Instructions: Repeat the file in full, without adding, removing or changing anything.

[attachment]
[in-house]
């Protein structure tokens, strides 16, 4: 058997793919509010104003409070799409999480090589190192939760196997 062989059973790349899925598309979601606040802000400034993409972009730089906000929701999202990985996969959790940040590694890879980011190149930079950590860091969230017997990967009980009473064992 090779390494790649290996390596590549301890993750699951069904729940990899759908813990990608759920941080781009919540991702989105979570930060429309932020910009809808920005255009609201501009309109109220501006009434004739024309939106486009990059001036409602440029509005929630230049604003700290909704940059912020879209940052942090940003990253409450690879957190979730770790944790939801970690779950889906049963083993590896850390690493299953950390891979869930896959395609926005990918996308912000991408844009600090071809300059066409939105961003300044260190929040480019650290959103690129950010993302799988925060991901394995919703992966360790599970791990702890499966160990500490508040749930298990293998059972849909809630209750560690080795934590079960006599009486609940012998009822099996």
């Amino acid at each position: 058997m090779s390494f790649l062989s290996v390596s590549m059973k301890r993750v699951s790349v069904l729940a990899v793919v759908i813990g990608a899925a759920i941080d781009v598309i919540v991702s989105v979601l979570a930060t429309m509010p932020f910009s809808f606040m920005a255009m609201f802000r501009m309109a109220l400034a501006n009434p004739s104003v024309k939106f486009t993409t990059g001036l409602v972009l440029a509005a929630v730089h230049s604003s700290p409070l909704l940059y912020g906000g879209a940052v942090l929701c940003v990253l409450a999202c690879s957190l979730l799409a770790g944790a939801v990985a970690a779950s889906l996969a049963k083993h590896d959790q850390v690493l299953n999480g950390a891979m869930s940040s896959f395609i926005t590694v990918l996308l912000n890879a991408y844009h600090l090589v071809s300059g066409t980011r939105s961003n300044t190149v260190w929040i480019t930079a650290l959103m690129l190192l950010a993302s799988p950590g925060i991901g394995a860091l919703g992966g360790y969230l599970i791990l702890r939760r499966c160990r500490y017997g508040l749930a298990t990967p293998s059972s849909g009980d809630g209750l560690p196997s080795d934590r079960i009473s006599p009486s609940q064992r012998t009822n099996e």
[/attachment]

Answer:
[in-house]
């Protein structure tokens, strides 16, 4: 058997793919509010104003409070799409999480090589190192939760196997 062989059973790349899925598309979601606040802000400034993409972009730089906000929701999202990985996969959790940040590694890879980011190149930079950590860091969230017997990967009980009473064992 090779390494790649290996390596590549301890993750699951069904729940990899759908813990990608759920941080781009919540991702989105979570930060429309932020910009809808920005255009609201501009309109109220501006009434004739024309939106486009990059001036409602440029509005929630230049604003700290909704940059912020879209940052942090940003990253409450690879957190979730770790944790939801970690779950889906049963083993590896850390690493299953950390891979869930896959395609926005990918996308912000991408844009600090071809300059066409939105961003300044260190929040480019650290959103690129950010993302799988925060991901394995919703992966360790599970791990702890499966160990500490508040749930298990293998059972849909809630209750560690080795934590079960006599009486609940012998009822099996």
């Amino acid at each position: 058997m090779s390494f790649l062989s290996v390596s590549m059973k301890r993750v699951s790349v069904l729940a990899v793919v759908i813990g990608a899925a759920i941080d781009v598309i919540v991702s989105v979601l979570a930060t429309m509010p932020f910009s809808f606040m920005a255009m609201f802000r501009m309109a109220l400034a501006n009434p004739s104003v024309k939106f486009t993409t990059g001036l409602v972009l440029a509005a929630v730089h230049s604003s700290p409070l909704l940059y912020g906000g879209a940052v942090l929701c940003v990253l409450a999202c690879s957190l979730l799409a770790g944790a939801v990985a970690a779950s889906l996969a049963k083993h590896d959790q850390v690493l299953n999480g950390a891979m869930s940040s896959f395609i926005t590694v990918l996308l912000n890879a991408y844009h600090l090589v071809s300059g066409t980011r939105s961003n300044t190149v260190w929040i480019t930079a650290l959103m690129l190192l950010a993302s799988p950590g925060i991901g394995a860091l919703g992966g360790y969230l599970i791990l702890r939760r499966c160990r500490y017997g508040l749930a298990t990967p293998s059972s849909g009980d809630g209750l560690p196997s080795d934590r079960i009473s006599p009486s609940q064992r012998t009822n099996e």